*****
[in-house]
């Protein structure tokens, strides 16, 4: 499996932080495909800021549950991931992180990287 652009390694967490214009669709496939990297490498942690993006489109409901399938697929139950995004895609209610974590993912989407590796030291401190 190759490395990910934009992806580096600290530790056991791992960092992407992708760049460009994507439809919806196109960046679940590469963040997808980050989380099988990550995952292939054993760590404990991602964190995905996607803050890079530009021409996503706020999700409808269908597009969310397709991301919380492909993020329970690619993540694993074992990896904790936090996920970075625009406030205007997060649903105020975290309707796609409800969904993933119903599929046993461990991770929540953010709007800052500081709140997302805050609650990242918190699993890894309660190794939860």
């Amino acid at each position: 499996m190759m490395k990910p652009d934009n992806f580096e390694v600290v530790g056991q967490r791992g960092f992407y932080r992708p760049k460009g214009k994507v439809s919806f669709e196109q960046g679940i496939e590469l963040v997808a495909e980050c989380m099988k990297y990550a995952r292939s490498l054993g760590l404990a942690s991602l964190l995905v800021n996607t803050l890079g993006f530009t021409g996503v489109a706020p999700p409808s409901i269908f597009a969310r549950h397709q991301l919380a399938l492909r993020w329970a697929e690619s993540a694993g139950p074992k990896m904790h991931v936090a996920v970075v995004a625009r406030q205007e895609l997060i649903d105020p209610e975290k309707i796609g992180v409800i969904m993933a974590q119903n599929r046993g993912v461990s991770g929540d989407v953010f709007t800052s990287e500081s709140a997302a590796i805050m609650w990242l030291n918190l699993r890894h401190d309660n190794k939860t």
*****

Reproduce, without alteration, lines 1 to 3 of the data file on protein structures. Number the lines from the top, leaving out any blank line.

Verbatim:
[in-house]
């Protein structure tokens, strides 16, 4: 499996932080495909800021549950991931992180990287 652009390694967490214009669709496939990297490498942690993006489109409901399938697929139950995004895609209610974590993912989407590796030291401190 190759490395990910934009992806580096600290530790056991791992960092992407992708760049460009994507439809919806196109960046679940590469963040997808980050989380099988990550995952292939054993760590404990991602964190995905996607803050890079530009021409996503706020999700409808269908597009969310397709991301919380492909993020329970690619993540694993074992990896904790936090996920970075625009406030205007997060649903105020975290309707796609409800969904993933119903599929046993461990991770929540953010709007800052500081709140997302805050609650990242918190699993890894309660190794939860």
């Amino acid at each position: 499996m190759m490395k990910p652009d934009n992806f580096e390694v600290v530790g056991q967490r791992g960092f992407y932080r992708p760049k460009g214009k994507v439809s919806f669709e196109q960046g679940i496939e590469l963040v997808a495909e980050c989380m099988k990297y990550a995952r292939s490498l054993g760590l404990a942690s991602l964190l995905v800021n996607t803050l890079g993006f530009t021409g996503v489109a706020p999700p409808s409901i269908f597009a969310r549950h397709q991301l919380a399938l492909r993020w329970a697929e690619s993540a694993g139950p074992k990896m904790h991931v936090a996920v970075v995004a625009r406030q205007e895609l997060i649903d105020p209610e975290k309707i796609g992180v409800i969904m993933a974590q119903n599929r046993g993912v461990s991770g929540d989407v953010f709007t800052s990287e500081s709140a997302a590796i805050m609650w990242l030291n918190l699993r890894h401190d309660n190794k939860t």